Alessandro Gallenzi

 

The Tower

 

Vatican skullduggery in the Middle Ages has proved rich pickings for authors in the wake of Dan Brown’s global success, but Alessandro Gallenzi’s third novel, his most ambitious to date, follows in the footsteps of another Italian master, Umberto Eco, whose The Name of the Rose pioneered semiotics years long before The Da Vinci Code.

Gallenzi’s historically factual protagonist, Giordano Bruno, tried for heresy by the Roman Inquisition, shares the intellectual heft of Franciscan friar William of Baskerville in Eco’s novel: there is even a medieval labyrinthine library in The Tower, but the unlocking of a centuries old mystery is fast forwarded to contemporary Jordan, the responsibility of an accident prone but affable English sleuth, Peter Simms. What he lacks in gumption, he makes up for in perseverance.

Undoubtedly, parallels with In The Name of the Rose surface – the undermining of the Gospel by cosmic pluralism – but Gallenzi seems more interested in the ongoing discord at the interface between religion in the factious Middle East and the digitization of literature.

Simms and philologist Giulia Ripetti, a character not fully fledged, are summoned to a meeting in Jordan to probe the apparent theft by a Jesuit priest – who has naturally vamoosed – of a priceless 16th century manuscript by Bruno. Simms and Ripetti are in an out of meetings in a modern and huge Tower of Babel, where an American company, Biblia, is bent on having all the world’s literature digitized by 2020.

‘The centres of wealth and economic influence are shifting,’ Simms is told. Data is the new oil. Data and content.’ Yet Simms is a head and legs type of man, so we are always kept on the move, and Gallenzi ratchets up the tension when the story spreads its wing to Jerusalem.

Before the plot becomes viscous with suspense, Gallenzi in alternate chapters introduces us to Dominican friar Giordano Bruno, the author of the missing manuscript, and who is remembered today not for what he achieved in life – his practice of mnemonics and his development of Copernican cosmological theories – but the manner of his leaving, burned at the stake in Rome.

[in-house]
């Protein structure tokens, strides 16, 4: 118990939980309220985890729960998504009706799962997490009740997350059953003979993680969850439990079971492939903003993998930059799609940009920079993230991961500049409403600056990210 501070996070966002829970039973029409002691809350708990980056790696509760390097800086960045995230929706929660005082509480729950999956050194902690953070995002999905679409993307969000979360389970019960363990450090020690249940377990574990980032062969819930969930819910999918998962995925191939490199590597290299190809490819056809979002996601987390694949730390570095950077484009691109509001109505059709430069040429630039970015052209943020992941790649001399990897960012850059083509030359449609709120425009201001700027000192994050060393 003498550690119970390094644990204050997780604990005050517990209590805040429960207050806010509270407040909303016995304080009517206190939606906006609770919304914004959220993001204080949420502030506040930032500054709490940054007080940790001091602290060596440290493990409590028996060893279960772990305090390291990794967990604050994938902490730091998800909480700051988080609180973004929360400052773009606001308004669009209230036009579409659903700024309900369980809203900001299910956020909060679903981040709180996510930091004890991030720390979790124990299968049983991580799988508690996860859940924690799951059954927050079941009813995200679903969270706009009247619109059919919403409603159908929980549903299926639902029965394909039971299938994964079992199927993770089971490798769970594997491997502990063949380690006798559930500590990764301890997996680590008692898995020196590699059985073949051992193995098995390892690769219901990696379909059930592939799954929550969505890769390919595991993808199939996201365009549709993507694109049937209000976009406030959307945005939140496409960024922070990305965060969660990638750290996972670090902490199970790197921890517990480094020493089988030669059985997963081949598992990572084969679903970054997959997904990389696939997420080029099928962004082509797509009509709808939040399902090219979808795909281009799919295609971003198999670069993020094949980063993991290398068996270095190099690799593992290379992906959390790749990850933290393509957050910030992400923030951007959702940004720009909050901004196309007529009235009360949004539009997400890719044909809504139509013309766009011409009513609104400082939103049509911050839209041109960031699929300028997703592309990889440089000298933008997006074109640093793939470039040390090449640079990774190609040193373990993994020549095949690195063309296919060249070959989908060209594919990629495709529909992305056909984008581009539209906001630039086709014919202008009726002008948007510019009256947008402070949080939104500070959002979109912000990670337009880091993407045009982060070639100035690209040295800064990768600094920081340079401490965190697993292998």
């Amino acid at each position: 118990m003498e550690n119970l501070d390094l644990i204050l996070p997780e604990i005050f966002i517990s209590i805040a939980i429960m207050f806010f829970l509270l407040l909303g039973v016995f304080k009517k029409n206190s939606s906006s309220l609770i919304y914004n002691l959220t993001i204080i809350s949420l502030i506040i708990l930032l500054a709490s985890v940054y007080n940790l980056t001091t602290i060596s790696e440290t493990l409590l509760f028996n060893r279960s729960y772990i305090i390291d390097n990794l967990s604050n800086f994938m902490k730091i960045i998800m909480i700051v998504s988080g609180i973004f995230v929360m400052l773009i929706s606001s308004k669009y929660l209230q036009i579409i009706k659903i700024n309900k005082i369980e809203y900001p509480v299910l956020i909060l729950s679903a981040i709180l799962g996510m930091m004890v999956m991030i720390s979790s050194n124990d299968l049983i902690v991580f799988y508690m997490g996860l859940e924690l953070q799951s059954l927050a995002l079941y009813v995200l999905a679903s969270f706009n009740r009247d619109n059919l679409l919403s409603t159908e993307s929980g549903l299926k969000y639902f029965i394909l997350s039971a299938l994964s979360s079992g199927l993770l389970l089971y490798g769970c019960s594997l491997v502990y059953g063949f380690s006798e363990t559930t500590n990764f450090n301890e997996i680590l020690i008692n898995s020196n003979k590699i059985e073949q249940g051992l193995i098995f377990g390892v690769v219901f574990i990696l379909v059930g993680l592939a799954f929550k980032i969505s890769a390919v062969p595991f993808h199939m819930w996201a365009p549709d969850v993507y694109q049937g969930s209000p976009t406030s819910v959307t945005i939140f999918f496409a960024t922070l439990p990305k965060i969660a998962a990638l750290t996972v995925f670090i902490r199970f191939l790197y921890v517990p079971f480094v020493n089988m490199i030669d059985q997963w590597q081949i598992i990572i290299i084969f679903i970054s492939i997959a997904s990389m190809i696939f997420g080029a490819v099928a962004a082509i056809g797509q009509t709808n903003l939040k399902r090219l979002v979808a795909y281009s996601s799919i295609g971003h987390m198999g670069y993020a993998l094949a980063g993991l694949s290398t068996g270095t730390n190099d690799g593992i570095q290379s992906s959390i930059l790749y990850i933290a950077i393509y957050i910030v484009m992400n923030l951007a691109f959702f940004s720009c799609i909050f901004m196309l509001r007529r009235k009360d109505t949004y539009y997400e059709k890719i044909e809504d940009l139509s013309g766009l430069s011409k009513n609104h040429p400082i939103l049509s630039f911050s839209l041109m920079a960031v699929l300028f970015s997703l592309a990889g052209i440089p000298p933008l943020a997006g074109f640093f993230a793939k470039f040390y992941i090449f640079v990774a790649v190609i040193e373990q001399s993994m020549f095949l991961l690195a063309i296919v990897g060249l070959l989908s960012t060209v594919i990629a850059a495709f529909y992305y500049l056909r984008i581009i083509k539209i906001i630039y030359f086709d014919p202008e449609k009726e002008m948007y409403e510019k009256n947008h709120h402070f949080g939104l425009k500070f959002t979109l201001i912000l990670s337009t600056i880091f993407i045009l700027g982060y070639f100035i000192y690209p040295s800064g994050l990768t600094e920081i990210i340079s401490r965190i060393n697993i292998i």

This isn’t a plot spoiler, as Bruno’s fate is well known to anybody with a cursory interest in the Inquisition or who has seen his famous Obi Wan Kenobi-like statue at the Campo de Fiuri, within spitting distance of the Tiber, into which his ashes were dumped.

To his credit, with inventive dialogue and a lucid explication of the arguments which polarised the Roman Church, Gallenzi humanizes what otherwise would have read as a humdrum roll call of Bruno’s cosmological and mathematical achievements.

Splendid as they are, it is only when the Inquisition gets their hands on him after a wild goose chase throughout Europe, and the noose tightens, that we begin to vicariously imagine his state of mind between the years of his arrest, torture and execution. Gallenzi, who could be forgiven for excessive use of poetic licence to depict the horror of Inquisition justice, refrains, and we enjoy spending time with the stubborn Bruno the man, not the myth.

The Tower allegorizes the semiotic fate in fiction inspired by factual events: the search for truth must wade through the currents of failure.

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